The judgment is reversed.
1. The three dismissed counts were receiving stolen property, resisting arrest, and reckless driving. (Pen.Code, §§ 496, 148; Veh.Code, § 23103.)
2. At the suppression hearing, there was discussion about whether Detective Rossman had a copy of the warrant with him at the preliminary hearing:“THE COURT: Let's forget so much why the bench warrant was issued, but the existence of the warrant, let's talk about that. He had a copy of the warrant with him?“MR. MICHAEL: No, he didn't really. He had—no copy of that warrant went in evidence.“THE COURT: There was a paper referred to.“MR. MICHAEL: Yes, there was. That was me referring to it. I went through his file and what he had, it looked like to me, it was a form that a police department fills out if they hear somewhere that a warrant has been issued. It was not a copy.“THE COURT: It was a memorandum of the existence of a warrant.“MR. MICHAEL: I think that would be a fair statement. But it was not an abstract of the warrant. It wasn't a warrant. And that's what we were attacking in this case.”The court's characterization of the document as a “memorandum of the existence of a warrant” has not been challenged.
3. At the preliminary hearing the following colloquy occurred:“Q. Then you were not present when anyone issued a failure to appear or a bench warrant for this defendant; is that correct?A. No. I was contacted by the D.A.Q. But you had no personal knowledge then of a bench warrant being issued for this defendant; am I correct?A. I don't understand your question as to personal knowledge.Q. You weren't in court when it occurred?A. That's correct.Q. You didn't see the warrant; am I correct?A. No.“MR. MICHAEL: Your Honor, I'm going to move to strike his testimony.“THE COURT: Overruled. It's a business record. You physically saw this warrant, I presume?“THE WITNESS: Yes.“․ Q. Do you have that warrant here?A. I may have a copy.“MR. MICHAEL: May I check and see what he has, Your Honor?“THE COURT: Yes, you may.“THE WITNESS: Yes, I have a copy of it.“BY MR. MICHAEL: Q. Do you have a certified copy?A. No, I don't. The original is in the possession of the Los Angeles County Sheriff's Department.”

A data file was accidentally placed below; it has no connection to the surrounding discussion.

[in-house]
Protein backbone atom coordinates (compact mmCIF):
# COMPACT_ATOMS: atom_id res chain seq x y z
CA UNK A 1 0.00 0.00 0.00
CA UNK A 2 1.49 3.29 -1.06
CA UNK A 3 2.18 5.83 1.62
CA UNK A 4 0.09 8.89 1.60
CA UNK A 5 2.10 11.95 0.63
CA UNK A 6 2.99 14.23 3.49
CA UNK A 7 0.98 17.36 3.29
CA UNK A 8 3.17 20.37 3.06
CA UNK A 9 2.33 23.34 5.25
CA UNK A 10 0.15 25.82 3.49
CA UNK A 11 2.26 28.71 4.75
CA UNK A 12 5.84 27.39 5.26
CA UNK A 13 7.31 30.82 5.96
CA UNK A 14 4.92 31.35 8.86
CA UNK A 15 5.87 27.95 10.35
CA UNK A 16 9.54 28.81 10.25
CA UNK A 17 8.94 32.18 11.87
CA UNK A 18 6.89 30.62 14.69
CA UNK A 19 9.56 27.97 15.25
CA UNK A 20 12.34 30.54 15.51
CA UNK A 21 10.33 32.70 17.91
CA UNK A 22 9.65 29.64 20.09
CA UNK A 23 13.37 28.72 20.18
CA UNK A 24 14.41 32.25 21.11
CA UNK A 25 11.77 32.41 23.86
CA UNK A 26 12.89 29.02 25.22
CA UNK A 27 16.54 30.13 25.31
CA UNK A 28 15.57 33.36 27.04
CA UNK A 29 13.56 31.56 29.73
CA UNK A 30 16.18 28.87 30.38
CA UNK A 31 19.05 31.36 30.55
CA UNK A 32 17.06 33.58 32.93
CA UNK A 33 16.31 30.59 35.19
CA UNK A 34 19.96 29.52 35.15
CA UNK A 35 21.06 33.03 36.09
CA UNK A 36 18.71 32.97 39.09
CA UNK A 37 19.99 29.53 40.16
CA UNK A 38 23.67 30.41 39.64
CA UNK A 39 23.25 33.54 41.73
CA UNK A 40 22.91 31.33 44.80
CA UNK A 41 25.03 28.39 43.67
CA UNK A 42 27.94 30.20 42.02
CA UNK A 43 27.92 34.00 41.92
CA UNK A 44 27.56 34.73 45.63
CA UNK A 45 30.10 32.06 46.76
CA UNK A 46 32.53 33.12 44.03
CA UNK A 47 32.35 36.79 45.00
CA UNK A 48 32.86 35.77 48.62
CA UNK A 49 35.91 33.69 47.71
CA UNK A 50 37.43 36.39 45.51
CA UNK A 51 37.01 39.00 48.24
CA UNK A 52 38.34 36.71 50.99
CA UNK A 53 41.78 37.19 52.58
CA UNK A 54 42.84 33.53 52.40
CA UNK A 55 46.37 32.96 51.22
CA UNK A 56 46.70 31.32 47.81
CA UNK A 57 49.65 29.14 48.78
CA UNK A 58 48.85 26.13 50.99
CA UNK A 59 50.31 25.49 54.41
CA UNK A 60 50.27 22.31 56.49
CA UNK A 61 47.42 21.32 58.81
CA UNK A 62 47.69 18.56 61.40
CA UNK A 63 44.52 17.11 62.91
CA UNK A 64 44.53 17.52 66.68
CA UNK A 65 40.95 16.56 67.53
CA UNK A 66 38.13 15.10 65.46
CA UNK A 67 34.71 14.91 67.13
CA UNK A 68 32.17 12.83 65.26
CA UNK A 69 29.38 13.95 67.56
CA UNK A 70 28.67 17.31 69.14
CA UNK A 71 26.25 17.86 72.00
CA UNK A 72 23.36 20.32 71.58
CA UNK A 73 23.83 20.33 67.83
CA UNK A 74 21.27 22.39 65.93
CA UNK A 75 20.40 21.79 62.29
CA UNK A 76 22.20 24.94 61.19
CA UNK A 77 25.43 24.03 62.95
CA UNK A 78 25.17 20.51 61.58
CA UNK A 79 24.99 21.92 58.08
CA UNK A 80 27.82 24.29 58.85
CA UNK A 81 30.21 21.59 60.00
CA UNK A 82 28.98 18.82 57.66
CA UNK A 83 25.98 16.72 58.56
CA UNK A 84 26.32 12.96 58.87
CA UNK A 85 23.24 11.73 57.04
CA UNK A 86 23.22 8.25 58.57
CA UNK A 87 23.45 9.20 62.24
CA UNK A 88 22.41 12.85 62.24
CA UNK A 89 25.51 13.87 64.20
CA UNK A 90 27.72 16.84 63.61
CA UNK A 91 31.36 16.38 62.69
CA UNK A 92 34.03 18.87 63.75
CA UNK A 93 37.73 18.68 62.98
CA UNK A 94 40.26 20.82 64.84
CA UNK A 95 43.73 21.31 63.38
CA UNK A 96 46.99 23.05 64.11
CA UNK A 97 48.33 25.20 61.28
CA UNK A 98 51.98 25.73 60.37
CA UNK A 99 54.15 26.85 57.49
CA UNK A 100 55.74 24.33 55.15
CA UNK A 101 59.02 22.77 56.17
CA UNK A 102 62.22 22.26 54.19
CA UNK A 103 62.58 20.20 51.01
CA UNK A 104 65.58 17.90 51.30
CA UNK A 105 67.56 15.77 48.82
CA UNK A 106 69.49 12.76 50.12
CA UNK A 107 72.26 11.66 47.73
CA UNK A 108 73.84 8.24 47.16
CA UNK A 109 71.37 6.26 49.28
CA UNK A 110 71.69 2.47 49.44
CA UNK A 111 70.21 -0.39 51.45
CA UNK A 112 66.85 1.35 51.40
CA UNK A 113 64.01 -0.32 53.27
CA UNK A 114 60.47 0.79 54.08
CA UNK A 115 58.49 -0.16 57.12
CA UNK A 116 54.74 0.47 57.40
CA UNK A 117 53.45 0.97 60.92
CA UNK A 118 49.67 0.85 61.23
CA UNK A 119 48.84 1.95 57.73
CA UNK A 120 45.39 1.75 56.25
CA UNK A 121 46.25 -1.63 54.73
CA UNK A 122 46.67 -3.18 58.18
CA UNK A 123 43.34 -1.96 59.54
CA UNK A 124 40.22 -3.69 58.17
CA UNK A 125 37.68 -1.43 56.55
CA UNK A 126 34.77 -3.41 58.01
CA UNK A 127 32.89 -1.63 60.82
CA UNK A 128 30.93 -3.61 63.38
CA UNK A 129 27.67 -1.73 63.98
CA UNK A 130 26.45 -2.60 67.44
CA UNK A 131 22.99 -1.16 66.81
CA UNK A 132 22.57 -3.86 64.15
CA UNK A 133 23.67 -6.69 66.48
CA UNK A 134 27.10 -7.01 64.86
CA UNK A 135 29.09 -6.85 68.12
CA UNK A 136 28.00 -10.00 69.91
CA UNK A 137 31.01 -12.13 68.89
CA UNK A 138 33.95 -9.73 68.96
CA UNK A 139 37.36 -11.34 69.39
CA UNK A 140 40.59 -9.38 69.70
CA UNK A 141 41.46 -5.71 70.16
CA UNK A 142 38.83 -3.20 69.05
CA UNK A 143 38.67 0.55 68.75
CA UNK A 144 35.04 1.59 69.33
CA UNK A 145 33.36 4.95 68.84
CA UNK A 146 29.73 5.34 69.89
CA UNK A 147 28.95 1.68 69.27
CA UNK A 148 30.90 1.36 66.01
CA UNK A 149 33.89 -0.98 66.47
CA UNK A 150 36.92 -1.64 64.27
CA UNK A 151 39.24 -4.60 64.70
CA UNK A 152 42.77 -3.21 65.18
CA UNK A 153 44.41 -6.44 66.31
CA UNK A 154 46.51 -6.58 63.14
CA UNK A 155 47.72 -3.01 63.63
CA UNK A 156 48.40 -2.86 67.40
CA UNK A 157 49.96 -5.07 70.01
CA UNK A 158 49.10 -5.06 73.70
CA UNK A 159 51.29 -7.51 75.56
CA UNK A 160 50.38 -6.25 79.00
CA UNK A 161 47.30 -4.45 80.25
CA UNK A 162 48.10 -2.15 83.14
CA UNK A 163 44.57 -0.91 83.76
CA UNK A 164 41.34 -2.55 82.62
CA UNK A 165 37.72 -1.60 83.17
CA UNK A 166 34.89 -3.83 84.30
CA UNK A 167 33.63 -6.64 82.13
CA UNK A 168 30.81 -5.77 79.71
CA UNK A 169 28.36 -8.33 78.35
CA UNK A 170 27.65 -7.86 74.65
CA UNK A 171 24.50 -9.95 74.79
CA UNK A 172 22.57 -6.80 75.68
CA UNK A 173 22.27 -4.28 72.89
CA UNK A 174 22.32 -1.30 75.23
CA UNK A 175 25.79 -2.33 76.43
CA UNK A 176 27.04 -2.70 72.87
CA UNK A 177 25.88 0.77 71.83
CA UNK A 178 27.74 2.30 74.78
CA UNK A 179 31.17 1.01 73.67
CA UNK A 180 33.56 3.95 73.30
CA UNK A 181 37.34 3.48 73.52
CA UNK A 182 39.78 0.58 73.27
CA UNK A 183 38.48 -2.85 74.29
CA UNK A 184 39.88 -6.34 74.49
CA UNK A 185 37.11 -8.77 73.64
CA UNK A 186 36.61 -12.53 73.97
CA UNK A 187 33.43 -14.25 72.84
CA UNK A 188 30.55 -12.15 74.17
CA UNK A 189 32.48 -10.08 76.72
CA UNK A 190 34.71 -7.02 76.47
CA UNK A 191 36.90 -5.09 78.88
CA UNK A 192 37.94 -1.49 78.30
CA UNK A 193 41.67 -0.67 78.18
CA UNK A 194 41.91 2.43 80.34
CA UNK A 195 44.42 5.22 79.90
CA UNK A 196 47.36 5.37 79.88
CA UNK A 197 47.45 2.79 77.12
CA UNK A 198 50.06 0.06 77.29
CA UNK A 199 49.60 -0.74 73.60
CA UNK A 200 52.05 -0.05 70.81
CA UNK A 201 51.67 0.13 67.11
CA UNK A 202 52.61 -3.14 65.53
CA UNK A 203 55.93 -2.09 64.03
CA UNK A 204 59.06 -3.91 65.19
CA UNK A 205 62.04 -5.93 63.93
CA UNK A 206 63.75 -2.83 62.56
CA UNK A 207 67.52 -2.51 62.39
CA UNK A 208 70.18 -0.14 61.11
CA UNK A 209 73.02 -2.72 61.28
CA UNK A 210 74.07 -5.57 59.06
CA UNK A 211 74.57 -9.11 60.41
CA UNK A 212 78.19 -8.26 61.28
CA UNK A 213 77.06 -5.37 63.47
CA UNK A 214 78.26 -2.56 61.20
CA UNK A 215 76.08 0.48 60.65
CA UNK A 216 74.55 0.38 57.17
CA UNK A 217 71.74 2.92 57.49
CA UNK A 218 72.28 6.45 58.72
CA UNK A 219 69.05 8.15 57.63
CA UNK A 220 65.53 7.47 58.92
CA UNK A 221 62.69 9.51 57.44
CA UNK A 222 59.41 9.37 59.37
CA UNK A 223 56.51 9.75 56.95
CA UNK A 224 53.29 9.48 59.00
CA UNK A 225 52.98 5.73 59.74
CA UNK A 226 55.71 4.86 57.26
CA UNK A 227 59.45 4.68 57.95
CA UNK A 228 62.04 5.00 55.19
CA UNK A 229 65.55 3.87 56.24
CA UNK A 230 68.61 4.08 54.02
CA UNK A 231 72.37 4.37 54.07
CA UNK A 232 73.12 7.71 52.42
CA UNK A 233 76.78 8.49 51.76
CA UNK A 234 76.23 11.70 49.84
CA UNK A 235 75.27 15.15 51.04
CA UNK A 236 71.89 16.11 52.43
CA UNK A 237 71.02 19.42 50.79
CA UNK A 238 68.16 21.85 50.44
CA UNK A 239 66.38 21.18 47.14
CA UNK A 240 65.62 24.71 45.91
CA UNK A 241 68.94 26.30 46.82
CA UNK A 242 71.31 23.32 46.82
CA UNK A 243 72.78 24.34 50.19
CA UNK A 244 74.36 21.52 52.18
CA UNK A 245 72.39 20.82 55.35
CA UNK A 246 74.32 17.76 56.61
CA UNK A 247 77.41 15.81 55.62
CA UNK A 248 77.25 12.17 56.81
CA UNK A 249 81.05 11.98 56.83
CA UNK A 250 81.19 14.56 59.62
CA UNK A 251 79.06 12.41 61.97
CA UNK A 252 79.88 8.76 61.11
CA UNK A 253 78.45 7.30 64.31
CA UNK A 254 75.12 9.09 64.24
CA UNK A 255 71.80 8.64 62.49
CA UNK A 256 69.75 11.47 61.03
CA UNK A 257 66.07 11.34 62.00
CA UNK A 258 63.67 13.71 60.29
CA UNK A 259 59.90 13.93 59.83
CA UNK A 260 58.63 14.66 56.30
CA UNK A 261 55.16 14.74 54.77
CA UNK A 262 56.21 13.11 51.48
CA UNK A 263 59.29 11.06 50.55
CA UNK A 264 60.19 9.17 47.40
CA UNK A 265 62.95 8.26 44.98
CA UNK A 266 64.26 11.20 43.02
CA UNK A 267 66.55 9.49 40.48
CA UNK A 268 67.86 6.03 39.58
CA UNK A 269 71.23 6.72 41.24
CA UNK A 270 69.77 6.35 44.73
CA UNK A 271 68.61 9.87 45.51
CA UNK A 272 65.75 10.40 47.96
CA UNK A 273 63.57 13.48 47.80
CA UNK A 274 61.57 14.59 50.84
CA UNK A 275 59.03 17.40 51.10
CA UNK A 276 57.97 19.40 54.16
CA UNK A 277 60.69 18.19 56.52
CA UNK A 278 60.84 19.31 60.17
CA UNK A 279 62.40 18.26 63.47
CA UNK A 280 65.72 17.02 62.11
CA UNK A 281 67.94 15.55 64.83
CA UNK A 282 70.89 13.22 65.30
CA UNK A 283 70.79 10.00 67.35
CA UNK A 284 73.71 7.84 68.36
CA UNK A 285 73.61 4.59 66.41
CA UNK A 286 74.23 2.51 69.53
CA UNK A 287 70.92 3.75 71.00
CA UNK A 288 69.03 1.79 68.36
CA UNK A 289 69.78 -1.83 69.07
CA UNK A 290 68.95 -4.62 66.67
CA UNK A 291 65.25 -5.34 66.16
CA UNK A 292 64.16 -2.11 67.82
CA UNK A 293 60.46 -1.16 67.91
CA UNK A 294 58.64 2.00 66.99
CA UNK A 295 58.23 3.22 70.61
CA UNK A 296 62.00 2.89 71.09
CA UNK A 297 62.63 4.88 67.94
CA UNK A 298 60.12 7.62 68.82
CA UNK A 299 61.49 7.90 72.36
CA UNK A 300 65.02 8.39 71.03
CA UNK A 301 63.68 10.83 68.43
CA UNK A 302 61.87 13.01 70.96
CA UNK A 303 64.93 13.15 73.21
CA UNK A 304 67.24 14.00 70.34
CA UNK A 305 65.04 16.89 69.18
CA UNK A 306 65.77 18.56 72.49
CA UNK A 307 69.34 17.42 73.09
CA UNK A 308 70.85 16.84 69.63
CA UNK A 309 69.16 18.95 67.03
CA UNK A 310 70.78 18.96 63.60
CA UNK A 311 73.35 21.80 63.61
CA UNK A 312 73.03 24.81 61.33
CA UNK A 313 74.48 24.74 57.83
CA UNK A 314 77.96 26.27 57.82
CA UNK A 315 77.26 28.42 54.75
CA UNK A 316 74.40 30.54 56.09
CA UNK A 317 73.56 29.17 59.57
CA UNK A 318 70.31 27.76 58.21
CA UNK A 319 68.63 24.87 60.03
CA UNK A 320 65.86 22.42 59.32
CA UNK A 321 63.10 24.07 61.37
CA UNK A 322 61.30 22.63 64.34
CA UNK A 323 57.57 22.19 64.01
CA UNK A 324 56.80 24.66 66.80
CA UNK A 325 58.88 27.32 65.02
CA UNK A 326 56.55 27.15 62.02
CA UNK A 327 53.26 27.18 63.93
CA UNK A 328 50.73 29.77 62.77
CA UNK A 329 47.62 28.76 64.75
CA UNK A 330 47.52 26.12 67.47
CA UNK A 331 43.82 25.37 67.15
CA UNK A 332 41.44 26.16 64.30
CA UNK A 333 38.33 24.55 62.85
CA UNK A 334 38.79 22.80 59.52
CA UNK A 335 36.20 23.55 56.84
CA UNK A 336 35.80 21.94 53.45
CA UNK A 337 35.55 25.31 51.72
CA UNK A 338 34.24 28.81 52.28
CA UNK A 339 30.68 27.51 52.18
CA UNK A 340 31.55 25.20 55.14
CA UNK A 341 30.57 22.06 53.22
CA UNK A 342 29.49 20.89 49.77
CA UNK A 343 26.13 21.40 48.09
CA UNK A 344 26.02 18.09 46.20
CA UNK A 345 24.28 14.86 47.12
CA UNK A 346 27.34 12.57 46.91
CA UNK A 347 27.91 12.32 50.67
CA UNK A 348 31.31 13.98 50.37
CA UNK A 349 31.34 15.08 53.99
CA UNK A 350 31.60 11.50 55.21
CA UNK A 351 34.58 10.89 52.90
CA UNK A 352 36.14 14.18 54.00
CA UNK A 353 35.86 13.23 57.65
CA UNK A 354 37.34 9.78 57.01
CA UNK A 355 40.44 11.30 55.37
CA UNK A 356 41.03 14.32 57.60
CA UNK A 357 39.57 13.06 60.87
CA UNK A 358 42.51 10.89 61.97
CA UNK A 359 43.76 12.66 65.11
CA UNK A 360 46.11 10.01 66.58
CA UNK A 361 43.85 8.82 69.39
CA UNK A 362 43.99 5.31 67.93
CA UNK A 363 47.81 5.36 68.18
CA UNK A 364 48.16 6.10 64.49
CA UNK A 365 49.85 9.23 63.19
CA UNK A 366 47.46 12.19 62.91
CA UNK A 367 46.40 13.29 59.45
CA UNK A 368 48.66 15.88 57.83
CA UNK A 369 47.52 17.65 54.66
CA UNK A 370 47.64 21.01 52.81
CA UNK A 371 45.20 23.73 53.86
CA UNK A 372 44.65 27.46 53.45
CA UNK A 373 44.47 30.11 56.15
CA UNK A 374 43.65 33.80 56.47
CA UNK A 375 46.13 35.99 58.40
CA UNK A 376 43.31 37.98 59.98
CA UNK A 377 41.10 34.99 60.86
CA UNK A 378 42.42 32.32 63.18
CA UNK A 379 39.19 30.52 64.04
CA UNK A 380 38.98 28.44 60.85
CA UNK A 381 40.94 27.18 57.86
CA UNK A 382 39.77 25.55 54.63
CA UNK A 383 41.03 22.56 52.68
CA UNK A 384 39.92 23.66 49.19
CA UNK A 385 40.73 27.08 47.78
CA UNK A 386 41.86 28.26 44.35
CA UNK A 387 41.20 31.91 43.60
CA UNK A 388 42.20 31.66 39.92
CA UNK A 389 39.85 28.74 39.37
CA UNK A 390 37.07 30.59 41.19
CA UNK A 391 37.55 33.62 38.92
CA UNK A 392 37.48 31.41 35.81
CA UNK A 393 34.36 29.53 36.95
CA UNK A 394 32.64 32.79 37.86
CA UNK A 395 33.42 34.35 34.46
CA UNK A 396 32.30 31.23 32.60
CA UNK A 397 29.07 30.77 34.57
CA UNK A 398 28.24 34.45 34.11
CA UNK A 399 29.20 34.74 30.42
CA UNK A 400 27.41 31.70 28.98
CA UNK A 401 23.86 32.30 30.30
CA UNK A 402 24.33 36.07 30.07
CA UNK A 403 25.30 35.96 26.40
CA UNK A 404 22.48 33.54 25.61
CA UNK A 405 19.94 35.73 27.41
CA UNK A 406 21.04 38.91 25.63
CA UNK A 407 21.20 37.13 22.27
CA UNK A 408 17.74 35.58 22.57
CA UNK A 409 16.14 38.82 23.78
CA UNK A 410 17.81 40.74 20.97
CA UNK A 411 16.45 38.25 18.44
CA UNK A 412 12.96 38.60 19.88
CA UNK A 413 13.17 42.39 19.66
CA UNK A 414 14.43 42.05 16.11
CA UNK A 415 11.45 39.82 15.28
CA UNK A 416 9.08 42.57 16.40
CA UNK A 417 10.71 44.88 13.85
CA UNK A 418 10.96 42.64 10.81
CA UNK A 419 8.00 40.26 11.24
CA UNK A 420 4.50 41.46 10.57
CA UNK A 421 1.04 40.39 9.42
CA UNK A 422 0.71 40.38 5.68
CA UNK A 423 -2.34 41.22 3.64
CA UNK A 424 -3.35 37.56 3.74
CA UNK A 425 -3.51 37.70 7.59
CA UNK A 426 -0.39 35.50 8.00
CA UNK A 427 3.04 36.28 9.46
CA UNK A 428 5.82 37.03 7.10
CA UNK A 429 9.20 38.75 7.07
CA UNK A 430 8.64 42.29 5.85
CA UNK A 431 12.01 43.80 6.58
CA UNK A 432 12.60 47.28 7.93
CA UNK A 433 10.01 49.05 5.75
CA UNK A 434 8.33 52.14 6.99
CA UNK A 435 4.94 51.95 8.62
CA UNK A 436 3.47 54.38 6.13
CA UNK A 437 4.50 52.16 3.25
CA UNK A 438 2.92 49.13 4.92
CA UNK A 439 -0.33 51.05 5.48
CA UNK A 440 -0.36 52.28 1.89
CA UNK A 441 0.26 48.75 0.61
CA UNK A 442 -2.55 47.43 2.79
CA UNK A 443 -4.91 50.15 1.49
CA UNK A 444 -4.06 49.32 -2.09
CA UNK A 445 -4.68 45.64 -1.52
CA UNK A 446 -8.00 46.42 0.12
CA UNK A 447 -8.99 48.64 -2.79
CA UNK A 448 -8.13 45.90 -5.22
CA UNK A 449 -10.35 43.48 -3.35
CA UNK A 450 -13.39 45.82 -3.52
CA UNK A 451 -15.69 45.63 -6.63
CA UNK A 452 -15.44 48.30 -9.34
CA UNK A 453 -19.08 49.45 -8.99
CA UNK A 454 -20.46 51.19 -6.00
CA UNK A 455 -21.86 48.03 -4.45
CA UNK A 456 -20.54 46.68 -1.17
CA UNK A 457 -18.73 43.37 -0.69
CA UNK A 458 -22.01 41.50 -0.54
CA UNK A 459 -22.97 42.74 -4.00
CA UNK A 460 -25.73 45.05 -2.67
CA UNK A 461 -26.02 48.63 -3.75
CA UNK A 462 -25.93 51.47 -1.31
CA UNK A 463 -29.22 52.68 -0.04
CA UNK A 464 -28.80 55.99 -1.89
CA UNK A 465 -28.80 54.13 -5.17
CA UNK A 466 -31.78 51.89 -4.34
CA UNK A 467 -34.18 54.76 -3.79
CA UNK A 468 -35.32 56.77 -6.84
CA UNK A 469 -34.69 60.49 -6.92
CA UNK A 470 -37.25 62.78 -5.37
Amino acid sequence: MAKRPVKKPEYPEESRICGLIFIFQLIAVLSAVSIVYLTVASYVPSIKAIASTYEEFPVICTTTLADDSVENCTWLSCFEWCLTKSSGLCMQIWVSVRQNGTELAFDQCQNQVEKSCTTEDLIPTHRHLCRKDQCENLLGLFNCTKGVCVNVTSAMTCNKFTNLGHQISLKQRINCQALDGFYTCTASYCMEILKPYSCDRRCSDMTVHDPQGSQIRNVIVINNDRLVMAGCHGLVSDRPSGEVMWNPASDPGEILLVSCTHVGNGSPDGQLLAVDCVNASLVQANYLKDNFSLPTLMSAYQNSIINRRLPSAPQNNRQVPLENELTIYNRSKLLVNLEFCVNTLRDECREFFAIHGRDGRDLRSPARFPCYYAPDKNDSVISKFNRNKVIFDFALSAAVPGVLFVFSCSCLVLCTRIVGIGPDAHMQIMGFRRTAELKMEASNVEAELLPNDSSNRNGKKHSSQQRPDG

FLAHERTY,* Associate Justice. FN* Assigned by the Chairperson of the Judicial Council.
KLINE, P.J., and SMITH, J., concur.
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Docket No: A017217.
Decided: June 20, 1984
Court: Court of Appeal, First District, Division 2, California.